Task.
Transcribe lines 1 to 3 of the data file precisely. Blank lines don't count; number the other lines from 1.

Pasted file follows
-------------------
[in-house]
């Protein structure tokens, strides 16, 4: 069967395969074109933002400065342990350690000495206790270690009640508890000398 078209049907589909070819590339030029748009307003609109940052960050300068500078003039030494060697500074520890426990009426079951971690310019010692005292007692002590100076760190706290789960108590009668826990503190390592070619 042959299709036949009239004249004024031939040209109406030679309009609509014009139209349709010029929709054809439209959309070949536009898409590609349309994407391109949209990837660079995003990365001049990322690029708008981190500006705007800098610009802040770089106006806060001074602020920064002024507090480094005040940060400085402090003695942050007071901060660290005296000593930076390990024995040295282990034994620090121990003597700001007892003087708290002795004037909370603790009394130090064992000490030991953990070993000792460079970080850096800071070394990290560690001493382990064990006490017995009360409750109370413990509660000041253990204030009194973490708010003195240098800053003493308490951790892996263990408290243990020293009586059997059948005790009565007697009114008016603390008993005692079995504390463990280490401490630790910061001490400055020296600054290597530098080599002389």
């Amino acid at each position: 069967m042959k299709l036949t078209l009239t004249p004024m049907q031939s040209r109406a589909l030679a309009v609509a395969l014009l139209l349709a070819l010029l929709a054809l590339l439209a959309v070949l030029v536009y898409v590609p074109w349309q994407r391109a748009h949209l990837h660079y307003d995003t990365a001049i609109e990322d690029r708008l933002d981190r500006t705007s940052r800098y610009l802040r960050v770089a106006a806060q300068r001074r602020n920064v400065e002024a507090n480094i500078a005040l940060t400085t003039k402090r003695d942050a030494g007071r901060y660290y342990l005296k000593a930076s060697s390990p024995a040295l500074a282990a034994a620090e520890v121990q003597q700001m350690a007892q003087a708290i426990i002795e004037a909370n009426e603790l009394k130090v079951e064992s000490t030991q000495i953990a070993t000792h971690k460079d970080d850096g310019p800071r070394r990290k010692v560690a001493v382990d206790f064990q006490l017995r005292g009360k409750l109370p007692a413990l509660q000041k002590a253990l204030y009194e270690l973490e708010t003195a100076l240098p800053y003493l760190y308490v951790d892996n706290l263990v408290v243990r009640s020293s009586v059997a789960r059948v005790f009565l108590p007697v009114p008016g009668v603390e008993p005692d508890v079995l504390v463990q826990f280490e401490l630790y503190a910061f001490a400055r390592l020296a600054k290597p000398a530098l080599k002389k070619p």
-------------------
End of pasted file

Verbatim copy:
[in-house]
């Protein structure tokens, strides 16, 4: 069967395969074109933002400065342990350690000495206790270690009640508890000398 078209049907589909070819590339030029748009307003609109940052960050300068500078003039030494060697500074520890426990009426079951971690310019010692005292007692002590100076760190706290789960108590009668826990503190390592070619 042959299709036949009239004249004024031939040209109406030679309009609509014009139209349709010029929709054809439209959309070949536009898409590609349309994407391109949209990837660079995003990365001049990322690029708008981190500006705007800098610009802040770089106006806060001074602020920064002024507090480094005040940060400085402090003695942050007071901060660290005296000593930076390990024995040295282990034994620090121990003597700001007892003087708290002795004037909370603790009394130090064992000490030991953990070993000792460079970080850096800071070394990290560690001493382990064990006490017995009360409750109370413990509660000041253990204030009194973490708010003195240098800053003493308490951790892996263990408290243990020293009586059997059948005790009565007697009114008016603390008993005692079995504390463990280490401490630790910061001490400055020296600054290597530098080599002389």
């Amino acid at each position: 069967m042959k299709l036949t078209l009239t004249p004024m049907q031939s040209r109406a589909l030679a309009v609509a395969l014009l139209l349709a070819l010029l929709a054809l590339l439209a959309v070949l030029v536009y898409v590609p074109w349309q994407r391109a748009h949209l990837h660079y307003d995003t990365a001049i609109e990322d690029r708008l933002d981190r500006t705007s940052r800098y610009l802040r960050v770089a106006a806060q300068r001074r602020n920064v400065e002024a507090n480094i500078a005040l940060t400085t003039k402090r003695d942050a030494g007071r901060y660290y342990l005296k000593a930076s060697s390990p024995a040295l500074a282990a034994a620090e520890v121990q003597q700001m350690a007892q003087a708290i426990i002795e004037a909370n009426e603790l009394k130090v079951e064992s000490t030991q000495i953990a070993t000792h971690k460079d970080d850096g310019p800071r070394r990290k010692v560690a001493v382990d206790f064990q006490l017995r005292g009360k409750l109370p007692a413990l509660q000041k002590a253990l204030y009194e270690l973490e708010t003195a100076l240098p800053y003493l760190y308490v951790d892996n706290l263990v408290v243990r009640s020293s009586v059997a789960r059948v005790f009565l108590p007697v009114p008016g009668v603390e008993p005692d508890v079995l504390v463990q826990f280490e401490l630790y503190a910061f001490a400055r390592l020296a600054k290597p000398a530098l080599k002389k070619p």